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Market Scorecard


Markets had a strong close on Friday thanks to high hopes of a trade deal, then US markets were closed on Monday, but on Tuesday they dropped over 1% because of worries a trade deal won’t be reached by the 1 March deadline. March is going to be a huge month for political events, with the trade talk deadline at the beginning of the month and the Brexit deadline at the end of the month.

Locally, we had more retailers reporting their trading figures for the festive season yesterday. Clicks seemed to buck the trend, and Massmart had product deflation. It is tough out there for retailers, but without economic growth, you won’t see incremental increases in sales.

Yesterday the JSE All-share closed down 0.11%, the S&P 500 closed down 1.91%, and the Nasdaq closed down 1.69%.

Company Corner


One thing, from Paul

Johnson & Johnson is the eighth most widely held stock in Vestact New York portfolios. We like it for its broadly diversified portfolio of healthcare assets – pharmaceuticals, medical devices and consumer products.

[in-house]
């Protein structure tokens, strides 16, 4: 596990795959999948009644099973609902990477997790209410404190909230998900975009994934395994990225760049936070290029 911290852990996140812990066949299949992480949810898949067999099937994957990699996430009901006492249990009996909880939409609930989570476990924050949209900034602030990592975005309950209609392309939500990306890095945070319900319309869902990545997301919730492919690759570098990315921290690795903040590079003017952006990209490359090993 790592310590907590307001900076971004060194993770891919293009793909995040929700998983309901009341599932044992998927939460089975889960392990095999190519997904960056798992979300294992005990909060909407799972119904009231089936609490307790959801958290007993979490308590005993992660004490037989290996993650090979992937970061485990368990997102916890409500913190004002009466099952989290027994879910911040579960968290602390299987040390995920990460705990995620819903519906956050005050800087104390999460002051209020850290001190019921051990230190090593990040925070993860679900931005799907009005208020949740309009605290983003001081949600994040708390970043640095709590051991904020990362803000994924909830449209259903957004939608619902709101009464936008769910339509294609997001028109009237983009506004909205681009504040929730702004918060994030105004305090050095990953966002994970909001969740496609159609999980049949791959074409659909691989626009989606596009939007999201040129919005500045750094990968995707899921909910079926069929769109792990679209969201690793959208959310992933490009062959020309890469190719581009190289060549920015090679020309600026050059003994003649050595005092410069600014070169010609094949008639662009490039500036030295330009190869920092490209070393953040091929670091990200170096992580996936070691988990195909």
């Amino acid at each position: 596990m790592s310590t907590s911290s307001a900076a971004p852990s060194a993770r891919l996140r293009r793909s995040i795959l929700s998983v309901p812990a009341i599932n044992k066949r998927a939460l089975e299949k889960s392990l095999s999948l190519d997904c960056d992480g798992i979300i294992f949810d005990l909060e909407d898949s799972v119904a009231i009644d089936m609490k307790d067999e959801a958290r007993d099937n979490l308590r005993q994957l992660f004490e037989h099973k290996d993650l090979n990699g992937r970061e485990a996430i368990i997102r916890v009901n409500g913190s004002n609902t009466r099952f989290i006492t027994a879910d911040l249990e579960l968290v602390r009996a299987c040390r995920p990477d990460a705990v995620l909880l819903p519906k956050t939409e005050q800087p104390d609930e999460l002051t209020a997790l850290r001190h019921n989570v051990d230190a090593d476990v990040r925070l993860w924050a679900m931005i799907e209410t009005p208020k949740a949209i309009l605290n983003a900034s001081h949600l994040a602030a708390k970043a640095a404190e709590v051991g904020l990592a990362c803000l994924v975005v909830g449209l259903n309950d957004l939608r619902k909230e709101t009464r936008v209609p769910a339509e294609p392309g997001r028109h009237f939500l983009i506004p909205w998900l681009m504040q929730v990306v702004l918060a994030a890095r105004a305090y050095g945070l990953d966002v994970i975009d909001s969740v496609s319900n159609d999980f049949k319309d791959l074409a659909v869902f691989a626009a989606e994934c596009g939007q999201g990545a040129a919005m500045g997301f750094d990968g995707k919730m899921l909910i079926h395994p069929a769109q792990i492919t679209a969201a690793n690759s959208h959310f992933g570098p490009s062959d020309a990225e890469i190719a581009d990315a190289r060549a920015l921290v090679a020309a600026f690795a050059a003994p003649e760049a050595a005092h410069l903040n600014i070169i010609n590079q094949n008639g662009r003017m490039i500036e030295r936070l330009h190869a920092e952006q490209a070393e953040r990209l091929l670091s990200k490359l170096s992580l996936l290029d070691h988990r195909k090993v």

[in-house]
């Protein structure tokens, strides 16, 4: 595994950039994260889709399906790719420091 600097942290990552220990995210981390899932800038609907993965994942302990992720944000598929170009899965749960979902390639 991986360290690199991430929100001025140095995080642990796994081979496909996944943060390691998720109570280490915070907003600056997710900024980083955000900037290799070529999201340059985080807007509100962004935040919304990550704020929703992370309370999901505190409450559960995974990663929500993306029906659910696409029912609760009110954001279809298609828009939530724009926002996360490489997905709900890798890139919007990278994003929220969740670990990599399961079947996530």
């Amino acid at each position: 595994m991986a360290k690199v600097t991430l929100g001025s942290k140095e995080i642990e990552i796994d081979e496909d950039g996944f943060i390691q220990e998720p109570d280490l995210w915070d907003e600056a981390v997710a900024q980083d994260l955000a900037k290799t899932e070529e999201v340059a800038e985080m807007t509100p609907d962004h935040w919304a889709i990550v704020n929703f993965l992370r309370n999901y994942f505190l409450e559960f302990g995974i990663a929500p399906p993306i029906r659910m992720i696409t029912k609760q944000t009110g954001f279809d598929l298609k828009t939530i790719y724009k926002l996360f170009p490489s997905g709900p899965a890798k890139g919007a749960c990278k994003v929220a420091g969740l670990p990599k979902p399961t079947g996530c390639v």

The company posted quarterly results yesterday which beat profit expectations, but forecast slower revenue growth in 2019. Global sales rose by 6.7 percent in 2018, but are projected to rise only marginally in 2019 to about $81 billion. The stock fell 1.4% in a generally soft market.

J&J’s litigation costs doubled to $1.29 billion in the fourth quarter, and the company said the majority of the reported expenses reflected efforts to resolve older cases in its medical devices business and included costs related to litigation on its talcum powder.

The company was cruising for a great year in 2018 until mid-December, when a story broke on Reuters that they had known for decades about the presence of asbestos in its baby powder. They have repeatedly denied wrongdoing and said at the time the article was “false” and that its well-known product was “safe and asbestos-free”, however it resulted in the biggest one-day drop in its shares since 2002.